(d)     If a stone which would have altered the course of a moving stone is displaced, or caused to be displaced, by an external force, all stones are allowed to come to rest, and are then placed in the positions in which they would have come to rest had a stone not been displaced. If the teams cannot agree, the stone is redelivered after all displaced stones have been replaced to their original positions.  If agreement on the original positions cannot be reached, the end is replayed.

(e)     If a displacement is caused by stones deflecting off the sheet dividers, the stones are replaced to their original positions by the non-delivering team.

(f)     Last Stone Draw (LSD) Stones:

(i)     If a member of the delivering team displaces a stationary stone, or causes it to be displaced, before the official completes the measurement, the stone will be removed and recorded as 185.4 cm (6 ft. 1 in.).

(ii)    If a member of the non-delivering team displaces a stationary stone, or causes it to be displaced, before the official completes the measurement, the stone is replaced to its original position by the delivering team.

(iii)   If an external force displaces a stationary stone, or causes it to be displaced, before the official completes the measurement, the stone is replaced to its original position by the delivering team.

R10.      Equipment

(a)     No player shall cause damage to the ice surface by means of equipment, hand prints, or body prints.

(b)     Teams must not use electronic communication equipment, or any device to modify the voice, during a game.

(c)     When a properly functioning electronic hog line device is being used:
(i) The handle must be properly activated so that it is functioning during the delivery, or it will be considered a hog line violation stone.
(ii) A glove or mitt must not be worn on the delivery hand during the delivery of a stone.

(d)     A player may change the type of brush or synthetic broom at any time during a game, provided there is no delay. A player choosing to sweep with a corn broom must use only that style of broom during the entire game.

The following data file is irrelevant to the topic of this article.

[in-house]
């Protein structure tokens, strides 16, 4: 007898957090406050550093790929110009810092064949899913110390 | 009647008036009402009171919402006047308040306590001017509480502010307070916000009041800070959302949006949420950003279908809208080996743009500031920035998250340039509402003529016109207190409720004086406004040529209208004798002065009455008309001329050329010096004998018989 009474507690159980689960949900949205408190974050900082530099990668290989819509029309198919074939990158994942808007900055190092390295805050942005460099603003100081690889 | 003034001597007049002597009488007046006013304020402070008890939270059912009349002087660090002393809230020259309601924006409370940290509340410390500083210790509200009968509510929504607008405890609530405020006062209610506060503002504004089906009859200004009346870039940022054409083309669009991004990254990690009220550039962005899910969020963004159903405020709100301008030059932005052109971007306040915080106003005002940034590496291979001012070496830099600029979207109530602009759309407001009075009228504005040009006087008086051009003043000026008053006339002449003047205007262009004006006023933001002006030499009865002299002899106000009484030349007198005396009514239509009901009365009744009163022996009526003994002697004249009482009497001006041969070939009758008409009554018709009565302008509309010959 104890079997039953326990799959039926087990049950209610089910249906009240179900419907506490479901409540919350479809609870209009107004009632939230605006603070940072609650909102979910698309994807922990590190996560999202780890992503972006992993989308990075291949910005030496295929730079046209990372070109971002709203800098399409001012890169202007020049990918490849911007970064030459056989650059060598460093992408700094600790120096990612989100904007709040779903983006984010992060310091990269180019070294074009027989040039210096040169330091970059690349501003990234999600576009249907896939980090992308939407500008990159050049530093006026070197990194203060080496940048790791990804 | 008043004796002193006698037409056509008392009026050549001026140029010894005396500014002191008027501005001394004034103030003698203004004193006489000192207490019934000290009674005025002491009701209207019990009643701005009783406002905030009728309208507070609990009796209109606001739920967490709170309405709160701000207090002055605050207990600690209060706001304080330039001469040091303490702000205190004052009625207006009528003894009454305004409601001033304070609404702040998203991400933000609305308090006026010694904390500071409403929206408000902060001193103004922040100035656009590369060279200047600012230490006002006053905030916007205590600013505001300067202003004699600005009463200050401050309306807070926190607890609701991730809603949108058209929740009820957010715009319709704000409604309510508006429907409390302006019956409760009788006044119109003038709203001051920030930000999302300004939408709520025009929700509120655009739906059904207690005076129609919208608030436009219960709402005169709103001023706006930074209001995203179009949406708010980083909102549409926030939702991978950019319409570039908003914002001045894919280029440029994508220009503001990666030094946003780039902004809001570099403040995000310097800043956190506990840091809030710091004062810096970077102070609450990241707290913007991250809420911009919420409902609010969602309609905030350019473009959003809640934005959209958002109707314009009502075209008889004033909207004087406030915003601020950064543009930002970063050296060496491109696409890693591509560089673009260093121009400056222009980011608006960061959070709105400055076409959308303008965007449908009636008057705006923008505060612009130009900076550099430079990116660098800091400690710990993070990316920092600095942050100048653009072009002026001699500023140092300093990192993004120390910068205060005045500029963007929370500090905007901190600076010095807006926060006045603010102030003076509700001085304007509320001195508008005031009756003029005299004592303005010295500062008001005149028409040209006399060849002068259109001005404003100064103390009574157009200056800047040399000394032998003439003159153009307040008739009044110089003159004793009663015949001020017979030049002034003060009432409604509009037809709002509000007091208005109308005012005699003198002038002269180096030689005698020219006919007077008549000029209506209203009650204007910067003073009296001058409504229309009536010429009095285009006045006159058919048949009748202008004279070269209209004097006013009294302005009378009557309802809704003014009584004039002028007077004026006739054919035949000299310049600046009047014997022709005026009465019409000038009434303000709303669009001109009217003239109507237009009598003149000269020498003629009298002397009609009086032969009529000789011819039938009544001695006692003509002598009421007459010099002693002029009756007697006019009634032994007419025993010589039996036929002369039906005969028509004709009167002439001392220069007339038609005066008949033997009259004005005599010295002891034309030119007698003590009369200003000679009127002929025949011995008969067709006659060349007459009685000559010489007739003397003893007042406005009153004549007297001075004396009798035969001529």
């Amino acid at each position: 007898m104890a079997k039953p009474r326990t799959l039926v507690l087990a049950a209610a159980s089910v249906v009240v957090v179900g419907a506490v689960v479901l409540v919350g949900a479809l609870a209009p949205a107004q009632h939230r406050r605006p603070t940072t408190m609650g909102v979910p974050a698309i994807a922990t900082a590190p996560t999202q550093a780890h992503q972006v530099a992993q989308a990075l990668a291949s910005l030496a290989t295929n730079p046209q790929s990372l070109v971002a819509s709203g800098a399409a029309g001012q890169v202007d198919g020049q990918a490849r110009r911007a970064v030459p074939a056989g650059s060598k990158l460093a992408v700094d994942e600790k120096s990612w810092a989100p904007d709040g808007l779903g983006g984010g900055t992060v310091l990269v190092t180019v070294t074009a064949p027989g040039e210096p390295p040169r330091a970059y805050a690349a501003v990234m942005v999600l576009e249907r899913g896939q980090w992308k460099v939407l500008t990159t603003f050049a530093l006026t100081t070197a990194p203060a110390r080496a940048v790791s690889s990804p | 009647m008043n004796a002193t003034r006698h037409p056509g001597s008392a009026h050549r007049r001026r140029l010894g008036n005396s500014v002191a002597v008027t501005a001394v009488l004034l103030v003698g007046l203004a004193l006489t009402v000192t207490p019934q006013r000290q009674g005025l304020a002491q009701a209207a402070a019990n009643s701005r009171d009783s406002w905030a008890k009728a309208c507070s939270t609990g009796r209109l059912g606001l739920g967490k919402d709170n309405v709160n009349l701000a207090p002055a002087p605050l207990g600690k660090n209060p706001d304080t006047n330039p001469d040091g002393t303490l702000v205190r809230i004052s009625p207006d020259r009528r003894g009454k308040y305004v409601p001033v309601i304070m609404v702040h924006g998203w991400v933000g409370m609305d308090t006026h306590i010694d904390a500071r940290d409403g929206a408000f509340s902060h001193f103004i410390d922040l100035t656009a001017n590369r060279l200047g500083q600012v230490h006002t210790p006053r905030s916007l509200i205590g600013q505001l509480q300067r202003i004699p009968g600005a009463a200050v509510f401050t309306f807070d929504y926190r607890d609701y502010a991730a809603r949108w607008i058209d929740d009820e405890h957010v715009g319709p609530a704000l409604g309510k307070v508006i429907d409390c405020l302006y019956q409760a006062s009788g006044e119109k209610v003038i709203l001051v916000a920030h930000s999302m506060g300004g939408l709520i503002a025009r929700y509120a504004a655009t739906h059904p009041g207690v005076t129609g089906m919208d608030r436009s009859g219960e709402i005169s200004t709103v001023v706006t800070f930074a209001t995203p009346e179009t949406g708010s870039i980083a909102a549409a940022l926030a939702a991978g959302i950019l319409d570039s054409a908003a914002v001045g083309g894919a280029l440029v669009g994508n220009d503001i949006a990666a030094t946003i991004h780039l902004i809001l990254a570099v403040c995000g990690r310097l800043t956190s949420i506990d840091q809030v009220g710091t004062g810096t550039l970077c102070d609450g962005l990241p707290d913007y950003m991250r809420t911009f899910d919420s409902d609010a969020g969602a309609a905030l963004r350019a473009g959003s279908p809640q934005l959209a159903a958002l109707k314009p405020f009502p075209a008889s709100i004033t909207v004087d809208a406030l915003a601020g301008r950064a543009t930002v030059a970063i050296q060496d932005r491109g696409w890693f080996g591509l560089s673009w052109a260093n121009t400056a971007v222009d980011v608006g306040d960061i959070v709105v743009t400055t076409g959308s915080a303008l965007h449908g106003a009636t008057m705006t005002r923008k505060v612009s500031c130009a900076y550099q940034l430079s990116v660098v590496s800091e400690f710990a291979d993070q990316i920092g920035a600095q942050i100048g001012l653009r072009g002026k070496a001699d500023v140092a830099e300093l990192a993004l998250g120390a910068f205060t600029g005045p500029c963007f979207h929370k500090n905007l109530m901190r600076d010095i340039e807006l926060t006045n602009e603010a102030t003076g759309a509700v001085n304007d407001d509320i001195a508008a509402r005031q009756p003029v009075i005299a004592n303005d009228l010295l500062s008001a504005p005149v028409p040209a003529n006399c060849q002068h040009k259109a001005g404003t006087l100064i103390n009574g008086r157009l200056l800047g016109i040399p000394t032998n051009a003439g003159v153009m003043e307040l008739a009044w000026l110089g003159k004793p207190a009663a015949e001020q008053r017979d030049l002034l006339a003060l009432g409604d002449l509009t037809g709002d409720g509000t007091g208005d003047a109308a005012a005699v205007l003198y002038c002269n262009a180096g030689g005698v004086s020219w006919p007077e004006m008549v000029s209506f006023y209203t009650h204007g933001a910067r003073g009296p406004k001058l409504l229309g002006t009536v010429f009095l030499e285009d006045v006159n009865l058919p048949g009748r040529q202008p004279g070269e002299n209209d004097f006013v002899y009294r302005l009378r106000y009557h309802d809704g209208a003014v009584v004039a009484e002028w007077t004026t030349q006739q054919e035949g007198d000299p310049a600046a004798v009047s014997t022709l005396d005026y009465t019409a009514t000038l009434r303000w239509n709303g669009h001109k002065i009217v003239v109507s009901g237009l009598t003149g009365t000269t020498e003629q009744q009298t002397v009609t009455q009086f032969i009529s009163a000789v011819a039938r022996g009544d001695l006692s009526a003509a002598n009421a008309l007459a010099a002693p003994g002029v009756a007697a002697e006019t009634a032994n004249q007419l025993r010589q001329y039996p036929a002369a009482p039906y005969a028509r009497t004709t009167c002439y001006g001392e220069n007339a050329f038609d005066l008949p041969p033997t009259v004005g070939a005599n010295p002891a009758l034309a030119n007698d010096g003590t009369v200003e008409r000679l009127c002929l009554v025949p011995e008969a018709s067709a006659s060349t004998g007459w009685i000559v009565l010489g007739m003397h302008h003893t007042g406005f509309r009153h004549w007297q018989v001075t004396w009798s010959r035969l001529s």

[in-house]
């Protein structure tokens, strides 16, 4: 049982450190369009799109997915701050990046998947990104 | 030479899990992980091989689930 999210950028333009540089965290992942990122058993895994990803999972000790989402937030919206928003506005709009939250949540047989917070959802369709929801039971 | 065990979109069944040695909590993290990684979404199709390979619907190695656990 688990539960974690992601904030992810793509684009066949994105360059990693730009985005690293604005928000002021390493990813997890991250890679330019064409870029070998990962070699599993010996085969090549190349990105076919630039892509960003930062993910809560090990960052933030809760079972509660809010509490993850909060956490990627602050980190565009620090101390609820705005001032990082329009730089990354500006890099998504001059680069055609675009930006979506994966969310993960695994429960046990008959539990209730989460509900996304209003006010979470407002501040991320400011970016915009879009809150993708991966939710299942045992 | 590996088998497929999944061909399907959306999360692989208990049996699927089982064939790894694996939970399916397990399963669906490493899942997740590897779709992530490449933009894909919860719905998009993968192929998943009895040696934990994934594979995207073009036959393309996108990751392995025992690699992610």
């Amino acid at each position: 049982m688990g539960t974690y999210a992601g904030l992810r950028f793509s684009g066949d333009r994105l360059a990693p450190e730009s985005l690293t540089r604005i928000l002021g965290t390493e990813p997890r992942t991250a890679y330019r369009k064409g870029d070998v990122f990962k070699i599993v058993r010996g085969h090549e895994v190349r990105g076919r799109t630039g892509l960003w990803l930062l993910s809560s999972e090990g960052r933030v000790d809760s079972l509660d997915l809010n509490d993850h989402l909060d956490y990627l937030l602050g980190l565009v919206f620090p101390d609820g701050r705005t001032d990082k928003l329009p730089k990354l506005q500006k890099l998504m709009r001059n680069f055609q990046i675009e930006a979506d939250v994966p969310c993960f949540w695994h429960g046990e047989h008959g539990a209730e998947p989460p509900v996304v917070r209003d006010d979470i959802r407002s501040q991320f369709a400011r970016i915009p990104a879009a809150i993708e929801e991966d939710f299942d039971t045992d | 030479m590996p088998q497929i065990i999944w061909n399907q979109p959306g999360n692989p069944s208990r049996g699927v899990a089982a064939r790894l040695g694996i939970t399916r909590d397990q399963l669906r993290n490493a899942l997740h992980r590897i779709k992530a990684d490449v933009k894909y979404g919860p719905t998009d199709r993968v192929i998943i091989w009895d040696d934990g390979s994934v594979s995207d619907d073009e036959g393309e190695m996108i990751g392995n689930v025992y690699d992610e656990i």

(e)     The use of a delivery stick shall be restricted as follows:

(i)     The delivery stick may not be used in any WCF competition or qualifying event, except wheelchair events.

(ii)    Players choosing to deliver with a delivery stick must use that device for the delivery of all their stones during the entire game.

(iii)   The stone must be delivered along a straight line from the hack to the intended target.

(iv)   The stone must be clearly released from the delivery stick before either foot of the player delivering the stone has reached the tee line at the delivering end.

(v)    A delivery stick shall not convey any mechanical advantage other than acting as an extension of the arm/hand.

R11.      Scoring

(a)     The result of a game is decided by a majority of points at the completion of the scheduled ends of play, or when a team concedes victory to its opponent, or when one team is mathematically eliminated. If the score is tied at the completion of the scheduled ends, play continues with extra end(s) and the team that scores first wins the game.

(b)     At the completion of an end, a team scores one point for each of its own stones located in or touching the house that are closer to the tee than any stone of the opposition.

(c)     The score of an end is decided when the skips or vice-skips in charge of the house agree upon the score. If stones that may have affected the points scored in an end are displaced prior to that decision, the non-offending team receives the benefit that might have accrued from a measurement.

(d)     When determining the score of an end, if teams cannot visually decide which stones are closer to the tee, or whether a stone is touching the house, a measuring device is used. Measurements are taken from the tee to the nearest part of the stone.

(e)     If two or more stones are so close to the tee that it is impossible to use a measuring device, the determination is made visually.